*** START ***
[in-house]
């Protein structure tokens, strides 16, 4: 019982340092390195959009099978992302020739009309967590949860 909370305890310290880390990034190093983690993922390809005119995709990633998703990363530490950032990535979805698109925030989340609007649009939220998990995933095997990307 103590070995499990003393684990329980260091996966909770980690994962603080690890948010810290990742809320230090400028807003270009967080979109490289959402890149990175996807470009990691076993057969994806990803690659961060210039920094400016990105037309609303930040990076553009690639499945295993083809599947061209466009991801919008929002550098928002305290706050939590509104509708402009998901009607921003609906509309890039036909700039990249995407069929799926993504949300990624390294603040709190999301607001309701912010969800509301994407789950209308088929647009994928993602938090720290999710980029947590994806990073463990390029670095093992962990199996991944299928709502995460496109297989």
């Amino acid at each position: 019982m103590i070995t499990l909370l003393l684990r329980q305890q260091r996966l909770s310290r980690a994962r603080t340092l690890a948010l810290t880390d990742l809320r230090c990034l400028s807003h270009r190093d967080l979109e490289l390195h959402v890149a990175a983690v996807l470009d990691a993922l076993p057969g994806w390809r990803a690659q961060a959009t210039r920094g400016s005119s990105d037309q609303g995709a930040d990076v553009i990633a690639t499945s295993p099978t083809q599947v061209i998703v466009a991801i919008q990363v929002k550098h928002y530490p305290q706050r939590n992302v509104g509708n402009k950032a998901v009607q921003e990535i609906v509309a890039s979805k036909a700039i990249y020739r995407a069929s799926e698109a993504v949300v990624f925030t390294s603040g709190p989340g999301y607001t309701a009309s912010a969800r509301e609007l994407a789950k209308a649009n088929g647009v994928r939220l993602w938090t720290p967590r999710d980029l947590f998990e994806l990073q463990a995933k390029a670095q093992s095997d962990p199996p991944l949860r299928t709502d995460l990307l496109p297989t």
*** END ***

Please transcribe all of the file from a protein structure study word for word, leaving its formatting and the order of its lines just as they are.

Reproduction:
[in-house]
């Protein structure tokens, strides 16, 4: 019982340092390195959009099978992302020739009309967590949860 909370305890310290880390990034190093983690993922390809005119995709990633998703990363530490950032990535979805698109925030989340609007649009939220998990995933095997990307 103590070995499990003393684990329980260091996966909770980690994962603080690890948010810290990742809320230090400028807003270009967080979109490289959402890149990175996807470009990691076993057969994806990803690659961060210039920094400016990105037309609303930040990076553009690639499945295993083809599947061209466009991801919008929002550098928002305290706050939590509104509708402009998901009607921003609906509309890039036909700039990249995407069929799926993504949300990624390294603040709190999301607001309701912010969800509301994407789950209308088929647009994928993602938090720290999710980029947590994806990073463990390029670095093992962990199996991944299928709502995460496109297989």
């Amino acid at each position: 019982m103590i070995t499990l909370l003393l684990r329980q305890q260091r996966l909770s310290r980690a994962r603080t340092l690890a948010l810290t880390d990742l809320r230090c990034l400028s807003h270009r190093d967080l979109e490289l390195h959402v890149a990175a983690v996807l470009d990691a993922l076993p057969g994806w390809r990803a690659q961060a959009t210039r920094g400016s005119s990105d037309q609303g995709a930040d990076v553009i990633a690639t499945s295993p099978t083809q599947v061209i998703v466009a991801i919008q990363v929002k550098h928002y530490p305290q706050r939590n992302v509104g509708n402009k950032a998901v009607q921003e990535i609906v509309a890039s979805k036909a700039i990249y020739r995407a069929s799926e698109a993504v949300v990624f925030t390294s603040g709190p989340g999301y607001t309701a009309s912010a969800r509301e609007l994407a789950k209308a649009n088929g647009v994928r939220l993602w938090t720290p967590r999710d980029l947590f998990e994806l990073q463990a995933k390029a670095q093992s095997d962990p199996p991944l949860r299928t709502d995460l990307l496109p297989t």